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Bright Musical
harry-7612 December 2003
To look at "Summer Stock" you wouldn't think there were any challenges. Everyone seems to be having a happy time.

The remarkable thing is how Judy Garland's weight problems, due to over eating and drugs, were covered up. She looks fresh and bubbly, along with here co-star, Gene Kelly, who was pushing 40, and hankering to get on to more ambitious film projects.

The two are perfectly paired and, with the comedy of Phil Silvers and "other woman" of Gloria DeHaven, this musical comes off swimmingly.

I really love Judy's renditions of the joyous "Hello, Neighbor," the lovely "Friendly Star," and the show-stopping, "Get Happy." Her voice is in fine condition, and is a pleasure to hear. Kelly dances up a storm, and the entire production smiles with good cheer.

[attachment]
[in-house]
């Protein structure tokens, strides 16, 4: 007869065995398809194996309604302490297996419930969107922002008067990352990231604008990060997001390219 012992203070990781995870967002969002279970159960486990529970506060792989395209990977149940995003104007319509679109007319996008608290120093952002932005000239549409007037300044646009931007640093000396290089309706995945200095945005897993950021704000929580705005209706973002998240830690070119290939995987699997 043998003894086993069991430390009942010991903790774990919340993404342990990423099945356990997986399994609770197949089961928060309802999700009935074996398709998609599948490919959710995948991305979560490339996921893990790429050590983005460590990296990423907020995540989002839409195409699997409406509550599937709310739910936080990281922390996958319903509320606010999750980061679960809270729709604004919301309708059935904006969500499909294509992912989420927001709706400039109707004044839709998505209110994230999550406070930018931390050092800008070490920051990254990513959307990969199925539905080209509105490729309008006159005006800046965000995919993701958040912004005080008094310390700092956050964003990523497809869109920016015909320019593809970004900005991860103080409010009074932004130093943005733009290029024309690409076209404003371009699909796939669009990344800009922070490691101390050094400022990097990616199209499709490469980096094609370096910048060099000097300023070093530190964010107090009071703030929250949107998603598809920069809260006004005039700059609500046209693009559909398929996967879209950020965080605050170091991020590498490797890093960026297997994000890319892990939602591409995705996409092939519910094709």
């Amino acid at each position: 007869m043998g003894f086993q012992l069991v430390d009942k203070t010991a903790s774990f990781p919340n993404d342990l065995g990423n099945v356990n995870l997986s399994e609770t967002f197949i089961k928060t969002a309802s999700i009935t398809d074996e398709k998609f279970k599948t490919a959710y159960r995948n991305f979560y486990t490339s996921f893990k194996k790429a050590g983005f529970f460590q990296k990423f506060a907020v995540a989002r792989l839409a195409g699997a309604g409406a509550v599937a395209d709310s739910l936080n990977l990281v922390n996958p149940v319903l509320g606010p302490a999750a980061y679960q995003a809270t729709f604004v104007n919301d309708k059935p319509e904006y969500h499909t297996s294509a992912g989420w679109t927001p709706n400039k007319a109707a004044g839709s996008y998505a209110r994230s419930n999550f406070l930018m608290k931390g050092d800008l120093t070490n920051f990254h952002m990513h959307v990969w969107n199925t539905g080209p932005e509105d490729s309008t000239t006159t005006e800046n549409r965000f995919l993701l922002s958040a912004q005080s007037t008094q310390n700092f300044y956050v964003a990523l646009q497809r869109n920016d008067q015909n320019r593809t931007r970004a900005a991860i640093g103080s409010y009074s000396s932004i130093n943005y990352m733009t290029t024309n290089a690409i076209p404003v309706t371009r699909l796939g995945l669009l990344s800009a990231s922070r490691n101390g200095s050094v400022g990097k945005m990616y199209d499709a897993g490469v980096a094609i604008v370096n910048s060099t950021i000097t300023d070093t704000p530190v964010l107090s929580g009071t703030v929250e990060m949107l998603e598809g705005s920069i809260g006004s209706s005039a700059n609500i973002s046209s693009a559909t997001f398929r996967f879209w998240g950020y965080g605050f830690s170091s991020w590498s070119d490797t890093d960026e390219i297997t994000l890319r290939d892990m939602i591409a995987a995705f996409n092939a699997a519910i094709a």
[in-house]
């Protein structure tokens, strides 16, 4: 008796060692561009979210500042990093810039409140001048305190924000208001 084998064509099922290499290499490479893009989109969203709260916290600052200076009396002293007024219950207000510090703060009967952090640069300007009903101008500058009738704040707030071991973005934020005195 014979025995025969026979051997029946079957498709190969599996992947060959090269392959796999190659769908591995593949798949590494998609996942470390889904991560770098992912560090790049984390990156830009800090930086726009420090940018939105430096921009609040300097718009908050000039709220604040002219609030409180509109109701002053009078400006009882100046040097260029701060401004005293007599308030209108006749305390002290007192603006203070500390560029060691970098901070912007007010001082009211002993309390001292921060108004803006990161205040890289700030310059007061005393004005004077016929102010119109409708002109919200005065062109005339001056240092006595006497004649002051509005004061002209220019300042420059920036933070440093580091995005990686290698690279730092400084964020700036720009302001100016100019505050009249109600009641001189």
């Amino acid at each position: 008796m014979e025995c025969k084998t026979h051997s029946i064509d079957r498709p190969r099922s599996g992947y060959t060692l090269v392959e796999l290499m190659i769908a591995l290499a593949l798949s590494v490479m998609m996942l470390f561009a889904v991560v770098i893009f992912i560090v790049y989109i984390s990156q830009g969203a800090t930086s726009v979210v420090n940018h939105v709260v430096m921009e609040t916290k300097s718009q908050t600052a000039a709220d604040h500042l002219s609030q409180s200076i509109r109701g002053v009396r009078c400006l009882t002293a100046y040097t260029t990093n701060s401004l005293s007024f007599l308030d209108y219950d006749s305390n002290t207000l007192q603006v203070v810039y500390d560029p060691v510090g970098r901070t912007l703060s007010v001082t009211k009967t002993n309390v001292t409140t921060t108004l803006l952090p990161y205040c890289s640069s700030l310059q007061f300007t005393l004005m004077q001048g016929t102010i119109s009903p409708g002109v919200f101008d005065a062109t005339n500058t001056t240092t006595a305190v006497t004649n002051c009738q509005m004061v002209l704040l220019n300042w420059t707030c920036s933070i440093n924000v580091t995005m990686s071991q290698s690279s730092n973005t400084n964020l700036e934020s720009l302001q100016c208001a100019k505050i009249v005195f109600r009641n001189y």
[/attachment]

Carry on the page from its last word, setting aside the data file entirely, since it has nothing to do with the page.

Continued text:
As one of Judy's songs go, "If You Feel Like Singing . . . Sing!" She does, and we are the lucky recipients.
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Final Scene "Get Happy"
bronte60413 January 2005
I actually made a point to see this film after reading about Miss Garland. The final "Get Happy" scene was shot weeks after the film wrapped and Miss Garland was sent to a "clinic"...she was called back only weeks later and fell into a deep depression and was, suppposedly, not in good good shape mentally as she shot that scene but if you notice, she is at least 20 pounds lighter in the scene than the rest of the film. I think this just shows how brilliant Miss Garland really was, to be so troubled but still nail the scene and song that would later be a staple in her act...she truly had something in her that few have ever and will ever possess.